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William Nannes, J.P. Beemsterboer Food Traders, the Netherlands:

Farmers' and bale prices don't match at all"

The Dutch onion market is currently split. "Demand isn't great, but prices are firmly set. Farmers' and bale prices don't match at all. Much is based on the supposed shortage. But if demand drops, will there really be a shortage?" asks William Nannes of J.P. Beemsterboer Food Traders.

"For now, quite a lot of onions are still leaving. The latest export figures show exports to destinations such as Gambia, Senegal, and Malaysia. I don't recognize any of that demand. It seems to be more of a push than a demand-market. That's dangerous and unhealthy. I also don't know where the short-term demand is supposed to come from. It may well be that average stock market prices will soon be lower. That's because of the inferior quality lots that have to be cleared away."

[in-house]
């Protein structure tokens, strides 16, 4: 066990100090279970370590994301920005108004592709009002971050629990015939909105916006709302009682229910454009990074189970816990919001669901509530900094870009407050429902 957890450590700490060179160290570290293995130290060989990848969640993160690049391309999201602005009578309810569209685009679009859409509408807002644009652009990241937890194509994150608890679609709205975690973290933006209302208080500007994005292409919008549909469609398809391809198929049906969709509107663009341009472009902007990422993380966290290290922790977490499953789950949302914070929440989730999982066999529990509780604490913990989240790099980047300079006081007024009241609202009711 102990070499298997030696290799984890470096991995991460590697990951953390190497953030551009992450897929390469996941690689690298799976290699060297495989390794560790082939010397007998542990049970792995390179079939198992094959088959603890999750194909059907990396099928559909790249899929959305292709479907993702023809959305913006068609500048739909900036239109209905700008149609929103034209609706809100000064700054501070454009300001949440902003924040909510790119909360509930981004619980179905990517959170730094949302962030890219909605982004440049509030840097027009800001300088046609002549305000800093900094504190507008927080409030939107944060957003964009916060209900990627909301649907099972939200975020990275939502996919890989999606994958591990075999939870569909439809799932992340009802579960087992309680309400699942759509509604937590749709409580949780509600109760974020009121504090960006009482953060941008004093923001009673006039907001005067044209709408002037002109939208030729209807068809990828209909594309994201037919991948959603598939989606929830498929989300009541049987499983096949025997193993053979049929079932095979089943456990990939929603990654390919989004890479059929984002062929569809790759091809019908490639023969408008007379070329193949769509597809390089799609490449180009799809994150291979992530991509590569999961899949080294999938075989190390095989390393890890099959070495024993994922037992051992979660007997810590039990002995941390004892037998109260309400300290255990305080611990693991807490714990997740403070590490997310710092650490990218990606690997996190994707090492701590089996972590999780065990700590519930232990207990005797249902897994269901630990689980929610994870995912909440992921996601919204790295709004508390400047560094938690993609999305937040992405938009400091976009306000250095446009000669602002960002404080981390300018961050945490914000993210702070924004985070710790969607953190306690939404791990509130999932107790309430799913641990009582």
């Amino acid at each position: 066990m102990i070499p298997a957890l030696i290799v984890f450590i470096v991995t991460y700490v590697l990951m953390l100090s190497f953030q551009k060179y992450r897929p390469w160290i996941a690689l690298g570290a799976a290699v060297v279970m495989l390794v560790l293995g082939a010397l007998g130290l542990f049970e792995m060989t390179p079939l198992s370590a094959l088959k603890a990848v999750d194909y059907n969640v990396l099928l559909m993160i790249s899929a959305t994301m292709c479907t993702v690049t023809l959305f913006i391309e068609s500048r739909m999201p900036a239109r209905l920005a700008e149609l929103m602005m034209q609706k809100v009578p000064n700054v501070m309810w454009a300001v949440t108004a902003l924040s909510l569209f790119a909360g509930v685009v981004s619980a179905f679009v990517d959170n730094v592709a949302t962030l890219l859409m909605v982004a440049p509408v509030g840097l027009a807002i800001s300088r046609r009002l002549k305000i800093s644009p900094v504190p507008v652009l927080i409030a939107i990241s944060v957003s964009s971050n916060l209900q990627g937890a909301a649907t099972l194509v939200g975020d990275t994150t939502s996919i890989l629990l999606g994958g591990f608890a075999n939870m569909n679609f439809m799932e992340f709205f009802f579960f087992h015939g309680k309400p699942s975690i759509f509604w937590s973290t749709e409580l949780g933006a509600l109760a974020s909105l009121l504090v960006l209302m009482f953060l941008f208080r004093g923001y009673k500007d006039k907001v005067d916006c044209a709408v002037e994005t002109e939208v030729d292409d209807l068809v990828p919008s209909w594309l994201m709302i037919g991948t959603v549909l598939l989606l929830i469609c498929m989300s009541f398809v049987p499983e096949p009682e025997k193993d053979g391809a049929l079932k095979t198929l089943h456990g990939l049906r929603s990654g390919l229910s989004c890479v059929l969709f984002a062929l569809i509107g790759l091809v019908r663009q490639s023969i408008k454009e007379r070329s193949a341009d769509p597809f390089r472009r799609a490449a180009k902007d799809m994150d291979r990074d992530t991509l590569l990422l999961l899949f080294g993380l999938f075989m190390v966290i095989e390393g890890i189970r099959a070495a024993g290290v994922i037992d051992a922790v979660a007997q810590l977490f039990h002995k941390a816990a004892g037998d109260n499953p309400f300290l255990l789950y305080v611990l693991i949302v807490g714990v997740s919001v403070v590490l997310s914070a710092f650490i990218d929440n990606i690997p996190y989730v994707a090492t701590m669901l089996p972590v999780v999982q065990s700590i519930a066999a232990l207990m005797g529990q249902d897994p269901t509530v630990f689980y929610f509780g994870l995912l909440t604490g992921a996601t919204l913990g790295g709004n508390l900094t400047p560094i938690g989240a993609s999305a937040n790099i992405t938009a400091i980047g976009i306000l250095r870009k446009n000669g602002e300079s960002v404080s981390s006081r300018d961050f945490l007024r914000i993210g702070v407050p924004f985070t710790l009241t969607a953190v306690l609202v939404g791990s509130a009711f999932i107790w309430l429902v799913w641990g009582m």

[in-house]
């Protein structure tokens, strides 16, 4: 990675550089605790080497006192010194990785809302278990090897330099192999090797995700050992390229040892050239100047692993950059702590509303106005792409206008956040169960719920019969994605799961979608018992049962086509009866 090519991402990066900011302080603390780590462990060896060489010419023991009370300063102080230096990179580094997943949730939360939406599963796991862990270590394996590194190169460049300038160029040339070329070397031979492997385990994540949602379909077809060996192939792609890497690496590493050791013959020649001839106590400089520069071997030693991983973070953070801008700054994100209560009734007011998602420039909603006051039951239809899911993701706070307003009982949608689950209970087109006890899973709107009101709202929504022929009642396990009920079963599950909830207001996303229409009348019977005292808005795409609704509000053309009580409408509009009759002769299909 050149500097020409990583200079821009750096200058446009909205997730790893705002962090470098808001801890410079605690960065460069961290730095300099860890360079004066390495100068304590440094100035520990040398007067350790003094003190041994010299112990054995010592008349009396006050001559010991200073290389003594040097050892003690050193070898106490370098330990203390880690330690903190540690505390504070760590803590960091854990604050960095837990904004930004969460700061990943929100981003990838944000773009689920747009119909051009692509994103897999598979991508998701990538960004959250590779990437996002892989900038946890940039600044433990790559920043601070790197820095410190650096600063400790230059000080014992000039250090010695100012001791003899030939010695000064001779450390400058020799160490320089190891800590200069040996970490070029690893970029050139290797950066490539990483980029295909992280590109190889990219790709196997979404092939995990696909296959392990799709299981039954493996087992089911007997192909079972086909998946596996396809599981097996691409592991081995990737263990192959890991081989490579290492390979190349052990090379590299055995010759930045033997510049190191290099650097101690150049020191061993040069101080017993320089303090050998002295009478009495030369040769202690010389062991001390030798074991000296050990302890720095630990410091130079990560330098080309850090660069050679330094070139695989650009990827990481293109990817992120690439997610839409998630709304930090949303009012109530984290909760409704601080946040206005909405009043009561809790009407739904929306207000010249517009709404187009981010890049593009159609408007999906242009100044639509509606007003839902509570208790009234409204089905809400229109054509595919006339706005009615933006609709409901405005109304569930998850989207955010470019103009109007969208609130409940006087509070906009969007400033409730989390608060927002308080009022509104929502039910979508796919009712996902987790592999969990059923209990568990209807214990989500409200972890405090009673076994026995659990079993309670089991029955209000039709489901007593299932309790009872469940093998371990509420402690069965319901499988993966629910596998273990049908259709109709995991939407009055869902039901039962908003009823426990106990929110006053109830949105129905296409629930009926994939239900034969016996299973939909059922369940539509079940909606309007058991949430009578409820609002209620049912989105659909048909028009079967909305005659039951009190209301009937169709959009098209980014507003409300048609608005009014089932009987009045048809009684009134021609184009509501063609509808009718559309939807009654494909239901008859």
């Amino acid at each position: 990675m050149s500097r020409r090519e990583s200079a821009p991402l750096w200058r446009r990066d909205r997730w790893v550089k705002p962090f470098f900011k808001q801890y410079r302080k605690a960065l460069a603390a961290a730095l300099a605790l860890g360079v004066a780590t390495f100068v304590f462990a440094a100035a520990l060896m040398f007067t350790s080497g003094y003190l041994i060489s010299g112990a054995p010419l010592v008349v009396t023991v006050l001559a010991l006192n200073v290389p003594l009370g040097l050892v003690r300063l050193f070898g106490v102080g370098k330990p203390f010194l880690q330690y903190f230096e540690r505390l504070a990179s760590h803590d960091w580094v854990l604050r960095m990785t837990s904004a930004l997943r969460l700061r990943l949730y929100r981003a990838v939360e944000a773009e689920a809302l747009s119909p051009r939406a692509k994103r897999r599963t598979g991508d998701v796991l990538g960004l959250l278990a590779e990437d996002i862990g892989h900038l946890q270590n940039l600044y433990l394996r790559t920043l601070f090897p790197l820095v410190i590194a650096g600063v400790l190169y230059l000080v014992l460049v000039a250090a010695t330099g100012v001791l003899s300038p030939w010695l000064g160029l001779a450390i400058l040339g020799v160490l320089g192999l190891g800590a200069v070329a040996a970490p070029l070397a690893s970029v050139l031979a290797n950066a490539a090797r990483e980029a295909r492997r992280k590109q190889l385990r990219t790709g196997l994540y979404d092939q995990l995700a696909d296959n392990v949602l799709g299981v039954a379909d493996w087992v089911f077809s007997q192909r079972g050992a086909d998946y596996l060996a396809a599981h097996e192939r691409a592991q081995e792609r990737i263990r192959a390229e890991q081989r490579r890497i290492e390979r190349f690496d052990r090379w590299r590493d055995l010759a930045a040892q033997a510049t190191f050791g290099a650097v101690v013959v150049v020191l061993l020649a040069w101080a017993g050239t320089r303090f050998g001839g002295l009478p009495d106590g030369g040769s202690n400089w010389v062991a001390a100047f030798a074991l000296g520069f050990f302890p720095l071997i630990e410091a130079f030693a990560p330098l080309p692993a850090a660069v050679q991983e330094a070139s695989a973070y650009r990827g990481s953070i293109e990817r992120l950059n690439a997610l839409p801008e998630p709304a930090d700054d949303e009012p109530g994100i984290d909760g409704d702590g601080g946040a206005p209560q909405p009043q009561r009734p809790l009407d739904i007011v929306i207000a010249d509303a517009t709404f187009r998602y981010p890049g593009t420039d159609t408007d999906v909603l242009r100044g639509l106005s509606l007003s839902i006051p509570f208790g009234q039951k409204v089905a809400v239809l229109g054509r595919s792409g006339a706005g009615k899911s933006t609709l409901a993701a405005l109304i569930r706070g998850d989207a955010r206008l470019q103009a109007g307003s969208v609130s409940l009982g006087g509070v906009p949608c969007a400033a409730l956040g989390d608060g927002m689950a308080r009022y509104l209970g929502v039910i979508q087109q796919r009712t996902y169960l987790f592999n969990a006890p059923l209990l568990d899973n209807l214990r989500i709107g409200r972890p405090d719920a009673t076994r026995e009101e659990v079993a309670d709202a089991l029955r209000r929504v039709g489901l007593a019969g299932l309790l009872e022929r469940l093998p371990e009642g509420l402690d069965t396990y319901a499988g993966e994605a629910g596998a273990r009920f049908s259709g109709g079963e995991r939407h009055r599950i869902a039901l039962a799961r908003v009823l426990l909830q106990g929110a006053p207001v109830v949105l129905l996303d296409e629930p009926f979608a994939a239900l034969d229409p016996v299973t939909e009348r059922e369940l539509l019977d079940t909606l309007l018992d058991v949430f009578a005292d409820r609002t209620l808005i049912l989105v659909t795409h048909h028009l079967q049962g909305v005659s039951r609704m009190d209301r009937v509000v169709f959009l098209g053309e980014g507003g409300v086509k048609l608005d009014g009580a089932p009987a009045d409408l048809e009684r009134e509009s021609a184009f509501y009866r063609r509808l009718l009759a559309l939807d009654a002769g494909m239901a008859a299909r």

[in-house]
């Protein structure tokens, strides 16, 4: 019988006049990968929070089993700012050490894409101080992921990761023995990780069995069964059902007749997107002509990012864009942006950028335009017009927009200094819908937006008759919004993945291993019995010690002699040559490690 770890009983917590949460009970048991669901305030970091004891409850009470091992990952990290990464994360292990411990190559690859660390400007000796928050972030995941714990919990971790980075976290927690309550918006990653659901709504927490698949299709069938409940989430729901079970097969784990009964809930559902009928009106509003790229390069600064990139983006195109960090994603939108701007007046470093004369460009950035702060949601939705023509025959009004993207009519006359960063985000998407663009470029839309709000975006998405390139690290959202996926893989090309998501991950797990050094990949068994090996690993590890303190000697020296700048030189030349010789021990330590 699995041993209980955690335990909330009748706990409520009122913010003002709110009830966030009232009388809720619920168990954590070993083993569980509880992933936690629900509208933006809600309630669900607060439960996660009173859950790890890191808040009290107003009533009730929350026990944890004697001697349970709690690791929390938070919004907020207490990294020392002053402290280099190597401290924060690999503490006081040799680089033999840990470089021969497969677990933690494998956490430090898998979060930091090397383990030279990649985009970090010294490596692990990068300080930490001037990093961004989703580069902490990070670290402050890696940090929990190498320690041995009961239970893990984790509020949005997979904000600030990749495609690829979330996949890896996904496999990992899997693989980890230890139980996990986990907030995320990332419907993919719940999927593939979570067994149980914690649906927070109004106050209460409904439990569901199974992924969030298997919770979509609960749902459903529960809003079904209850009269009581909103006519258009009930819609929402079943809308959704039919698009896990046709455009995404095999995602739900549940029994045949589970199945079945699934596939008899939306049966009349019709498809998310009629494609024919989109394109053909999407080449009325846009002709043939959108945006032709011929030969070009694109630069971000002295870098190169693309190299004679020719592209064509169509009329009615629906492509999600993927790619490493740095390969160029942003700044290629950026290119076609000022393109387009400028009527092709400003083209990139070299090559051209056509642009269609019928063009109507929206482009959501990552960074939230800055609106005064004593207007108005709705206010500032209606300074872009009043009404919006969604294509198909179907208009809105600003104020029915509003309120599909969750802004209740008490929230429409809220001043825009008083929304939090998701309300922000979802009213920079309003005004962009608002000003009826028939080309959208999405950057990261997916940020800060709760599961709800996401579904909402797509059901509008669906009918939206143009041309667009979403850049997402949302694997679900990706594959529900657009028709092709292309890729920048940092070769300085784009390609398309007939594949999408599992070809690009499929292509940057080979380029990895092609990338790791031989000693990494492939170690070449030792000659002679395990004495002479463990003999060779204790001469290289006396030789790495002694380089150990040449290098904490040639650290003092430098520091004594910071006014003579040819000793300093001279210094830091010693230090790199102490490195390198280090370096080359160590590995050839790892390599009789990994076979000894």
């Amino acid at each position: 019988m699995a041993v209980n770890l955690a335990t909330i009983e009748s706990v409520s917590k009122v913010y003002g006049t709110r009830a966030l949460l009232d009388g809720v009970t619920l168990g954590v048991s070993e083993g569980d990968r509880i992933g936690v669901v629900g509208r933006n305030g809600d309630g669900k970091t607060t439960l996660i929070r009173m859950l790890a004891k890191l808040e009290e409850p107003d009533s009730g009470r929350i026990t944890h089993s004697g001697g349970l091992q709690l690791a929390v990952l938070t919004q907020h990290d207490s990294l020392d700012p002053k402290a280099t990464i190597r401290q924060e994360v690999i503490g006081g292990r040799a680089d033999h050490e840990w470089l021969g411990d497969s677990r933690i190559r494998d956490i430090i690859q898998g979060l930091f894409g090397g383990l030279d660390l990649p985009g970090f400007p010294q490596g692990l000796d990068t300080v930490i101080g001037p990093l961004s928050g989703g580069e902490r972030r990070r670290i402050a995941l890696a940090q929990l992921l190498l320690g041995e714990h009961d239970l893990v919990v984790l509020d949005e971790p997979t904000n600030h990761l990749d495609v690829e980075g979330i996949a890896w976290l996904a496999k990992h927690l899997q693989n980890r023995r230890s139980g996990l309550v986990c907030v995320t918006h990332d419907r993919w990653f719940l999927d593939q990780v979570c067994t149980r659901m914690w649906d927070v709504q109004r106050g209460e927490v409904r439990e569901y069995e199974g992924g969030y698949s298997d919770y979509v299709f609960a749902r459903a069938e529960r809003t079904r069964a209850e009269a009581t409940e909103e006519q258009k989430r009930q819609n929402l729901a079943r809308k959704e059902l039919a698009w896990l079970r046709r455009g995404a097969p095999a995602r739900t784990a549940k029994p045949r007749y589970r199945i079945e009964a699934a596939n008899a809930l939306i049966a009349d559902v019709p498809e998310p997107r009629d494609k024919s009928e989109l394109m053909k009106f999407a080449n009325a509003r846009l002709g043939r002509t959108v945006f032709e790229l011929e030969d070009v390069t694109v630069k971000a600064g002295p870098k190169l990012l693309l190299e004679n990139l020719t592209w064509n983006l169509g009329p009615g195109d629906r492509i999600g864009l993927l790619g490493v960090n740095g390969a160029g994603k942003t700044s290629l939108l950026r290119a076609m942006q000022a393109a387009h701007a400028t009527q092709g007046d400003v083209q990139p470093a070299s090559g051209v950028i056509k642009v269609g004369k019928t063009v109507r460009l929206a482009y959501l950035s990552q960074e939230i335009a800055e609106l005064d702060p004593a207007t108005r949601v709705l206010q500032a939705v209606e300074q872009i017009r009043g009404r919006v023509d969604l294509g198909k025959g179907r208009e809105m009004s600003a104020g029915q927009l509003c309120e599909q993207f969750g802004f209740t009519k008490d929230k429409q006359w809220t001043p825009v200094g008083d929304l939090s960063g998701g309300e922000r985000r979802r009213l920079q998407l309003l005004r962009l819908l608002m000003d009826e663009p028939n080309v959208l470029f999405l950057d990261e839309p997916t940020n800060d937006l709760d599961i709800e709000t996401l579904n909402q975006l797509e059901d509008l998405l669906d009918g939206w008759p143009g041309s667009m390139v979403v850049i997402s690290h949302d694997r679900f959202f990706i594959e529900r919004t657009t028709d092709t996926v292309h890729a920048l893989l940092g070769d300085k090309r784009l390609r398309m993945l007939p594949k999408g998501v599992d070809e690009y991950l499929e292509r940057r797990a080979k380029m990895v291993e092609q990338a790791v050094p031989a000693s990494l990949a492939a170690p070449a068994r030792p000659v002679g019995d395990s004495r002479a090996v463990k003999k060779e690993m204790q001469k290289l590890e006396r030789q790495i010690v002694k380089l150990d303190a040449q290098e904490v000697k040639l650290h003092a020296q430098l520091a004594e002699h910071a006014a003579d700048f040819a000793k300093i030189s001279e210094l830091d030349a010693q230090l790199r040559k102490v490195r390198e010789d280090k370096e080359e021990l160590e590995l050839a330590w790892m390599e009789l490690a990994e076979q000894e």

"It's a tricky situation in general. Especially for the processors with obligations. They have to buy in with these firm prices. Graded products' prices aren't increasing much. Bale prices are around €0.21 to €0.22. We mustn't price ourselves out of the market with too high a bale price either. Then demand will simply come to a standstill. And then there's no shortage at all - alternatives will soon enter the market again. We must also beware quality-wise," concludes the exporter.

For more information:
William Nannes
J.P. Beemsterboer Food Traders
Tel: +31 (0) 226 396 408
Email: wnannes@beemsterboer.nl   
Website: www.beemsterboer.nl 


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